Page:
The Jack Morton branding agency engages and inspires employees by encouraging collaboration, offering mentoring and recognizing people who represent the company's values, says Melissa Rose, chief people officer. "Businesses need to identify star employees, especially women, early and expend resources and create opportunities to keep them excited about growing into positions of leadership," she says.
HR leaders should work closely with the chief financial officer and use data analytics to help determine how employees are creating value, says Leena Nair, chief HR officer for Unilever. "It is a key part of our talent strategy to help people discover their own purpose and therefore deploy them into the roles where they can live their purpose," Nair says.
Aileen Tan, group chief HR officer for Singtel, says it's important to allow employees the chance to show their potential. Her HR team tries new technologies, works with consultants to test ideas and focuses on building digital skills.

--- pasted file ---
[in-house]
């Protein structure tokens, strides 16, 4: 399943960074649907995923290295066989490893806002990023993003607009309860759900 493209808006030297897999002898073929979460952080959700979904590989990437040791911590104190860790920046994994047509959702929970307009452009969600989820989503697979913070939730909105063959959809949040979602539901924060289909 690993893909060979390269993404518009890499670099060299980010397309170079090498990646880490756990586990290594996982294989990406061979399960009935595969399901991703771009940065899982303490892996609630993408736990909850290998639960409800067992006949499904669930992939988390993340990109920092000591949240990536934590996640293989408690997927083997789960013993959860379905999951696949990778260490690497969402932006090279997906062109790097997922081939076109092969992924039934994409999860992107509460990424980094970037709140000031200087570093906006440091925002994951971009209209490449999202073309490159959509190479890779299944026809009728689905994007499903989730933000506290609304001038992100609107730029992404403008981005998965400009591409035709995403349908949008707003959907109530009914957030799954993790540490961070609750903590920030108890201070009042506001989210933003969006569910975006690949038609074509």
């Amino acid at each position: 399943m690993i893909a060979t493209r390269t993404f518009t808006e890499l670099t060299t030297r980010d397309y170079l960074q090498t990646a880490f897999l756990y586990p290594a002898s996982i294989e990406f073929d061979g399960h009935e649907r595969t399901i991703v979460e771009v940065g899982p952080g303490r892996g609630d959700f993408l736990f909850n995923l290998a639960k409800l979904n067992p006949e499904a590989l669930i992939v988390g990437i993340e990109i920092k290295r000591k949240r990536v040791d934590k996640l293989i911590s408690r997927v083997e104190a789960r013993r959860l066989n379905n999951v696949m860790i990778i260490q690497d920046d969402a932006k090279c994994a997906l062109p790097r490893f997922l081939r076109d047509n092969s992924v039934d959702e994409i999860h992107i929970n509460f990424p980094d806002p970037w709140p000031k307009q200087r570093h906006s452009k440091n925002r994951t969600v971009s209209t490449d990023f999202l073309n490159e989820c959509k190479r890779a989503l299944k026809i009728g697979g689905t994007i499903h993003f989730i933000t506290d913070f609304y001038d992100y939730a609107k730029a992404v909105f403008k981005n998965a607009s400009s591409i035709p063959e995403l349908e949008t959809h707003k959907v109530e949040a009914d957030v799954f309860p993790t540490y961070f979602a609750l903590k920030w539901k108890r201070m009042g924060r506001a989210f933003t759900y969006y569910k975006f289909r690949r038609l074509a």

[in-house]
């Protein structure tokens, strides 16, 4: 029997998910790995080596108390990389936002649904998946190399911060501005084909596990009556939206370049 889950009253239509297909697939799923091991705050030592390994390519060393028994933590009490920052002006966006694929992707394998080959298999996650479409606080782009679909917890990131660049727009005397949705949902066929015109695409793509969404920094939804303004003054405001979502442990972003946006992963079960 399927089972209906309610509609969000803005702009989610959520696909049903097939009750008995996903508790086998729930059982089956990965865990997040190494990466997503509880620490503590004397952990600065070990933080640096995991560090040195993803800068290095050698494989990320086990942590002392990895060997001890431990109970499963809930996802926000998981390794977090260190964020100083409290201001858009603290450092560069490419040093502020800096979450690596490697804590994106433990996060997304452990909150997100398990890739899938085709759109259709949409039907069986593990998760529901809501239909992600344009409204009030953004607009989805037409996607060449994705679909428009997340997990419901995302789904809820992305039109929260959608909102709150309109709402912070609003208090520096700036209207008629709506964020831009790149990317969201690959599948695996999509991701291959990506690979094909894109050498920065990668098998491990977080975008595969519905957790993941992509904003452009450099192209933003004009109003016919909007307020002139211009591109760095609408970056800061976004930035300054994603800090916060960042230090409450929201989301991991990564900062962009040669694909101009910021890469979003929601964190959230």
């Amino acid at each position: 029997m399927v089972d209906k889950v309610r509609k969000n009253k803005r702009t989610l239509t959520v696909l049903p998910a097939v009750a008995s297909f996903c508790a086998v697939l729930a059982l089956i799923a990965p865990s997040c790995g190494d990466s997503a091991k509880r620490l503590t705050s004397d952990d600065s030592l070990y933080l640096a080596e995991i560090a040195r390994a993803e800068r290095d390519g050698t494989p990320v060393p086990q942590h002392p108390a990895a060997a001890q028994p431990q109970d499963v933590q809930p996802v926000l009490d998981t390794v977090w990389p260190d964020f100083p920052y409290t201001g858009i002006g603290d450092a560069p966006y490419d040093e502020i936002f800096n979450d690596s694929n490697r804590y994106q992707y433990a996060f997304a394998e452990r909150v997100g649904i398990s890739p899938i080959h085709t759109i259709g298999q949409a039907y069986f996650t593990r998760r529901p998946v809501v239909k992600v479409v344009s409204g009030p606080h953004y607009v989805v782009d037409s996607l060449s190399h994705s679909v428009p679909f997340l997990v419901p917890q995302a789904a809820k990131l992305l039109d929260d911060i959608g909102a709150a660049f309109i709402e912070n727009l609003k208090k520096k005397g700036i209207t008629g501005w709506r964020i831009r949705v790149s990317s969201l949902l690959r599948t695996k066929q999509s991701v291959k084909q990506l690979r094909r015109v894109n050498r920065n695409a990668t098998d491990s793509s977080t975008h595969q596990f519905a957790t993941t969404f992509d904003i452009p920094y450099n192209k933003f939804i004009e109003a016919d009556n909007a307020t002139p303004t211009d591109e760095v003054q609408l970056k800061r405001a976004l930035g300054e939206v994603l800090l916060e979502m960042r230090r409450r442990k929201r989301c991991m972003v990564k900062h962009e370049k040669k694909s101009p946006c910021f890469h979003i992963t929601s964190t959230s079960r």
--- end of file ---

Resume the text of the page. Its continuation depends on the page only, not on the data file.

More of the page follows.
Some companies are relocating their headquarters to urban centers to attract younger workers. HR will need to address the needs of employees who don't want to relocate, research the move's financial effects and consider pay increases or allowances.
Instead of accepting limited options, encourage creativity, challenge the status quo, reward initiative and avoid setting deadlines for their own sake, writes Sharon Margules, a leadership development consultant. "Limits constrain who we are and what we can achieve, while options unleash creativity and allow us to move beyond arbitrary boundaries so we can make thoughtful choices," she writes.
Recognizing and showing appreciation for employees is a vital part of good management, and it doesn't have to cost money, says Mark Van Zon, performance and reward head at Fonterra. "Saying 'thank you' for a job well done, recognizing employees who have done good things and focusing on the development of individuals is the job of any leader," he says.
Hootsuite gives employees a chance to volunteer in other departments, learn leadership skills and get a close look at other jobs by randomly pairing with other employees, says Matt Handford, global senior vice president of people. "In Asia Pacific, as part of our People Movement program, we've successfully managed to move 20% of our staff to new roles, across departments," he says.